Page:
Gordon Fisher blogs about his experience of bringing a school group to Arvon.
On Monday, 13th of January of this year, Lochend Community High School from Easterhouse in Glasgow set off on their fifth – or was it sixth? – Arvon creative writing residential trip, this time to Ted Hughes’ old gaff, Lumb Bank, which nestles beautifully above Hebden Bridge in the gloriously beautiful Yorkshire Pennines. Of course after organising so many trips I knew what to expect from Arvon: bright and cheery accommodation, stunning countryside, great home-made food concocted by our young people (some of whom were keener than others to put Gordon Ramsay to shame!), and of course the wonderful opportunity to get creative under the tutelage of two experienced professional writers. Having been to the Hurst, Lumb Bank and Totleigh Barton (look out Moniack Mhor, I’ve got you in my sights!) I can safely say that no matter which centre the trip is made to, it seems that the same superb standards apply.
These are not the only things that are the same though. The actual format of the week for schools is a constant too. Some might think that a change would be good to shake things up, but I am with the old Georgia farmer on this one: “If it aint broke, don’t fix it!” After arrival at the centre about four o’clock, we had a short time to freshen up and get a bite to eat before meeting our tutors for the week. Alan Durant had worked with us two years ago at the Hurst and when I asked the team at the London office if he was available for this trip, I was delighted when they got back to me a short time later saying that he was and would be up for joining us. On that previous adventure, Alan had been accompanied on his literary mission to inspire and improve my young writers by the wonderful Catherine Fox. Sadly, Catherine was unavailable due to other commitments but the London office, knowing of our requirements as a school, advised me of Helen’s availability and I must say we weren’t disappointed.
Alan Durant and Helen Cross were both, in short, absolutely fantastic! They captivated the young people through some very stimulating writing exercises: Alan used music as a stimulus to engage the pupils in free writing to get the creative juices flowing; Helen used a selection of seashells to explore metaphor; Alan led a session on using favourite pieces of literature to inspire new writing (considering the surroundings it was very apt that he chose Ted Hughes’s poem “The Thought-Fox” to show how it inspired his own piece entitled “The Thought-Football”); Helen used photographs as a way into developing plots. These are only a small selection from the writers’ toolbox that they wielded as my pupils hammered their own prose and poetry into shape.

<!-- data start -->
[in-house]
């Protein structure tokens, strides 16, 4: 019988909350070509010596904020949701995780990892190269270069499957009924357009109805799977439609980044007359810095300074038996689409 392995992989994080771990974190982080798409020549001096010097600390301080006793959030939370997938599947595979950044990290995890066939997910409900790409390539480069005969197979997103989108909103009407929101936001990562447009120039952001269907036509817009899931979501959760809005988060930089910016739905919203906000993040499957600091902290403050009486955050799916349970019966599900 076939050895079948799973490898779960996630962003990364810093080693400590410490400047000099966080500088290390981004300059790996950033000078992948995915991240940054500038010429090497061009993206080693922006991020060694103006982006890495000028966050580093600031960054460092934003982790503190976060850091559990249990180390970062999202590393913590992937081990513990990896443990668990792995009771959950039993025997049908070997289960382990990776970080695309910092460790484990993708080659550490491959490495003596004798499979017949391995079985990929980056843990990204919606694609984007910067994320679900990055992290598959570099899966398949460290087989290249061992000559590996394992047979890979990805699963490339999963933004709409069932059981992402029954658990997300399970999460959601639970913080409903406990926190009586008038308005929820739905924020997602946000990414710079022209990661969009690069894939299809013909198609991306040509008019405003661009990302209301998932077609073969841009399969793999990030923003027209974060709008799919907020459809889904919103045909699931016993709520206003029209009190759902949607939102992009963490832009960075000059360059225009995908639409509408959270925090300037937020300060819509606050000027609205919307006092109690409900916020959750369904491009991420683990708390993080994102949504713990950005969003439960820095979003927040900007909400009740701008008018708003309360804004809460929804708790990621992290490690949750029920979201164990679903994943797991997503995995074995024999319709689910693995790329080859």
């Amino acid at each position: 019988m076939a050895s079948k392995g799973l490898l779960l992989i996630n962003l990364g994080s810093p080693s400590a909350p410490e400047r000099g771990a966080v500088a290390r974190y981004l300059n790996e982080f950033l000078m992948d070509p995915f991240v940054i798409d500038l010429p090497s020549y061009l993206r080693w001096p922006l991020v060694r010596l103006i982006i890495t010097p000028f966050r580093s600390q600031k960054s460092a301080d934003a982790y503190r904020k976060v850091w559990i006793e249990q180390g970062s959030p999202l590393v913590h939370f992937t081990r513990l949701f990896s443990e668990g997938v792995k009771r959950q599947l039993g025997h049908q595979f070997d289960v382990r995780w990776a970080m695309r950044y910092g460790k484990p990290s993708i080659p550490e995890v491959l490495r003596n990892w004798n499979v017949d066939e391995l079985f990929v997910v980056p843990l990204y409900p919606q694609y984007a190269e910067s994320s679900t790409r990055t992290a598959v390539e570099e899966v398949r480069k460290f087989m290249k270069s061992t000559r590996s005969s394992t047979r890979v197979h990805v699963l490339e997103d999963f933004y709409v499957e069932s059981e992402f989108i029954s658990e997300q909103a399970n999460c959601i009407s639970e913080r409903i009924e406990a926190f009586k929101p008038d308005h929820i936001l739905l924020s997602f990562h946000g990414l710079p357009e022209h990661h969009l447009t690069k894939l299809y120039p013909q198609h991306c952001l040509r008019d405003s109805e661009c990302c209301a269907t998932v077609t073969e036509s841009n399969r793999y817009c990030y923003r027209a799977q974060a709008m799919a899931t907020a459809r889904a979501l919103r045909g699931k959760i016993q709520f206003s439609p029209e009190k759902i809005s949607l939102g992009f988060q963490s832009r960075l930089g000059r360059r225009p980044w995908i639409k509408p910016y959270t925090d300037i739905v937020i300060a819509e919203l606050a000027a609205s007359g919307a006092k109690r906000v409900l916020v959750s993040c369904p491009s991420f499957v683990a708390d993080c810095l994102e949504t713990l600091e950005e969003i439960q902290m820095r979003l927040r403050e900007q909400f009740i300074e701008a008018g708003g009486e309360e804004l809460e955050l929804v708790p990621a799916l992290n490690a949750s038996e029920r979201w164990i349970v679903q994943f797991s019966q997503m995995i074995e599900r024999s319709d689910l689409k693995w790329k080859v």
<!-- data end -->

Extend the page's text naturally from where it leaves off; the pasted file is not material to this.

Reading this it might be tempting to think, “Wow! So much in the space of five days?” Well, believe it or not, that is just the morning sessions taken care of! Each afternoon gives the young people a chance to work on their own writing in the comfort of their own room, the well-stocked library, the barn, the dining room or the cosy living room, whilst the tutors embark on a series of half hour long one-on-one tutorials with the budding writers in a bid to help them polish up their prose or varnish their verse.
After dinner in the evenings (Lochend’s very own version of Can’t Cook, Won’t Cook ably assisted by Jack, the centre assistant) there was an opportunity for everyone to sit around and discuss their work so far and seek further guidance from the tutors or from each other. Wednesday nights on the school week offers a departure from the norm, however, with a visit from a guest reader. This time around we were fortunate enough to be visited by award-winning poet and Professor of poetry at Newcastle University, Bill Herbert. Bill read from his own body of work and was at once entertaining and thought-provoking, not to mention great company and conversation beside the roaring log fire after his session had finished. Friday night is performance night and each young writer gets up in front of their peers to present the piece of which they are most proud. This is a fantastic opportunity for pupils to bathe in the applause of an appreciative audience and is an excellent confidence builder too.
Saturday morning and it’s time to dry teary eyes, board the bus and head for home.
If you are thinking about undertaking a school’s week at an Arvon centre, then in the words of the famous slogan, “Just do it!” Every time I take young people on one of these trips the impact upon them is obvious: each pupil has two or three very good pieces of writing that they have created and of which they are justly proud and just as importantly, they have had the opportunity to indulge in an enriching cultural experience that will live with them for the rest of their lives.
Now where’s my map? I’m off to Moniack. “Wait for me, kids!”